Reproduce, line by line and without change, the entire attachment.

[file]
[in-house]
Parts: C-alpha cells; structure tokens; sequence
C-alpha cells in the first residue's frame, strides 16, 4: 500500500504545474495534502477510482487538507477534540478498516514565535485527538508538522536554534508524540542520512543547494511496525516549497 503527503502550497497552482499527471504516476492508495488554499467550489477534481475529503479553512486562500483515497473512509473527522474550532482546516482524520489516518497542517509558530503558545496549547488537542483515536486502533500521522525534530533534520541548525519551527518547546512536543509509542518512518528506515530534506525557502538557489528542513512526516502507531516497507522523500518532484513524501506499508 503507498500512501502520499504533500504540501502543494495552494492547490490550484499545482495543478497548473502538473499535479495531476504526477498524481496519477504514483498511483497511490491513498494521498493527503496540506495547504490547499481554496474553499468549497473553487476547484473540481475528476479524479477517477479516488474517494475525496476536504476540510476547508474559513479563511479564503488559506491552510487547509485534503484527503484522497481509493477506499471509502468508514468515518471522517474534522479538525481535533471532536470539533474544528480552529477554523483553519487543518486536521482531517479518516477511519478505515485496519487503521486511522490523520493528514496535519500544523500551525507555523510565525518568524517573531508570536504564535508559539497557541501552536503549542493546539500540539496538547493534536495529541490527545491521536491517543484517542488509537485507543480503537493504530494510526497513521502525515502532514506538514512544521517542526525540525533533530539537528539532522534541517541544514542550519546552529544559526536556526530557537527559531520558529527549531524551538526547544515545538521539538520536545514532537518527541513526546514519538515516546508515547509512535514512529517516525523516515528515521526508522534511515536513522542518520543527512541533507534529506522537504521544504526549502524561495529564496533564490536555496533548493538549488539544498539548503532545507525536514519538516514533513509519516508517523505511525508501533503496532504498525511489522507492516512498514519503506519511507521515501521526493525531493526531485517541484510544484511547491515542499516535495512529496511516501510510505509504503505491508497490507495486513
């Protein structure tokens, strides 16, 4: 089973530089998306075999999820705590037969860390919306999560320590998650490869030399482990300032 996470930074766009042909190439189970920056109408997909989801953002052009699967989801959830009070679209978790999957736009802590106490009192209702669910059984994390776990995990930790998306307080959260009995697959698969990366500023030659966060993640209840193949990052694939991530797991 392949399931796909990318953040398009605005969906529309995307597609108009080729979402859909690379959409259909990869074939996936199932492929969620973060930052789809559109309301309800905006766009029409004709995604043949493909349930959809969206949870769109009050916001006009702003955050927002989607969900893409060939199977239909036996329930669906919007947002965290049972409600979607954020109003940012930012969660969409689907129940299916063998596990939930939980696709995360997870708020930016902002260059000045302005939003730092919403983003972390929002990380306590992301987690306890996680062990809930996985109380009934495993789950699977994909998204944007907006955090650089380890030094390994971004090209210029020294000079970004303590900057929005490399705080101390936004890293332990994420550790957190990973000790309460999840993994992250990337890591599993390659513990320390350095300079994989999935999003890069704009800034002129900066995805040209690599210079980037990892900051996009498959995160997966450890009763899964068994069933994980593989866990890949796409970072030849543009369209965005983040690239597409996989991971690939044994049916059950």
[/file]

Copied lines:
[in-house]
Parts: C-alpha cells; structure tokens; sequence
C-alpha cells in the first residue's frame, strides 16, 4: 500500500504545474495534502477510482487538507477534540478498516514565535485527538508538522536554534508524540542520512543547494511496525516549497 503527503502550497497552482499527471504516476492508495488554499467550489477534481475529503479553512486562500483515497473512509473527522474550532482546516482524520489516518497542517509558530503558545496549547488537542483515536486502533500521522525534530533534520541548525519551527518547546512536543509509542518512518528506515530534506525557502538557489528542513512526516502507531516497507522523500518532484513524501506499508 503507498500512501502520499504533500504540501502543494495552494492547490490550484499545482495543478497548473502538473499535479495531476504526477498524481496519477504514483498511483497511490491513498494521498493527503496540506495547504490547499481554496474553499468549497473553487476547484473540481475528476479524479477517477479516488474517494475525496476536504476540510476547508474559513479563511479564503488559506491552510487547509485534503484527503484522497481509493477506499471509502468508514468515518471522517474534522479538525481535533471532536470539533474544528480552529477554523483553519487543518486536521482531517479518516477511519478505515485496519487503521486511522490523520493528514496535519500544523500551525507555523510565525518568524517573531508570536504564535508559539497557541501552536503549542493546539500540539496538547493534536495529541490527545491521536491517543484517542488509537485507543480503537493504530494510526497513521502525515502532514506538514512544521517542526525540525533533530539537528539532522534541517541544514542550519546552529544559526536556526530557537527559531520558529527549531524551538526547544515545538521539538520536545514532537518527541513526546514519538515516546508515547509512535514512529517516525523516515528515521526508522534511515536513522542518520543527512541533507534529506522537504521544504526549502524561495529564496533564490536555496533548493538549488539544498539548503532545507525536514519538516514533513509519516508517523505511525508501533503496532504498525511489522507492516512498514519503506519511507521515501521526493525531493526531485517541484510544484511547491515542499516535495512529496511516501510510505509504503505491508497490507495486513
């Protein structure tokens, strides 16, 4: 089973530089998306075999999820705590037969860390919306999560320590998650490869030399482990300032 996470930074766009042909190439189970920056109408997909989801953002052009699967989801959830009070679209978790999957736009802590106490009192209702669910059984994390776990995990930790998306307080959260009995697959698969990366500023030659966060993640209840193949990052694939991530797991 392949399931796909990318953040398009605005969906529309995307597609108009080729979402859909690379959409259909990869074939996936199932492929969620973060930052789809559109309301309800905006766009029409004709995604043949493909349930959809969206949870769109009050916001006009702003955050927002989607969900893409060939199977239909036996329930669906919007947002965290049972409600979607954020109003940012930012969660969409689907129940299916063998596990939930939980696709995360997870708020930016902002260059000045302005939003730092919403983003972390929002990380306590992301987690306890996680062990809930996985109380009934495993789950699977994909998204944007907006955090650089380890030094390994971004090209210029020294000079970004303590900057929005490399705080101390936004890293332990994420550790957190990973000790309460999840993994992250990337890591599993390659513990320390350095300079994989999935999003890069704009800034002129900066995805040209690599210079980037990892900051996009498959995160997966450890009763899964068994069933994980593989866990890949796409970072030849543009369209965005983040690239597409996989991971690939044994049916059950």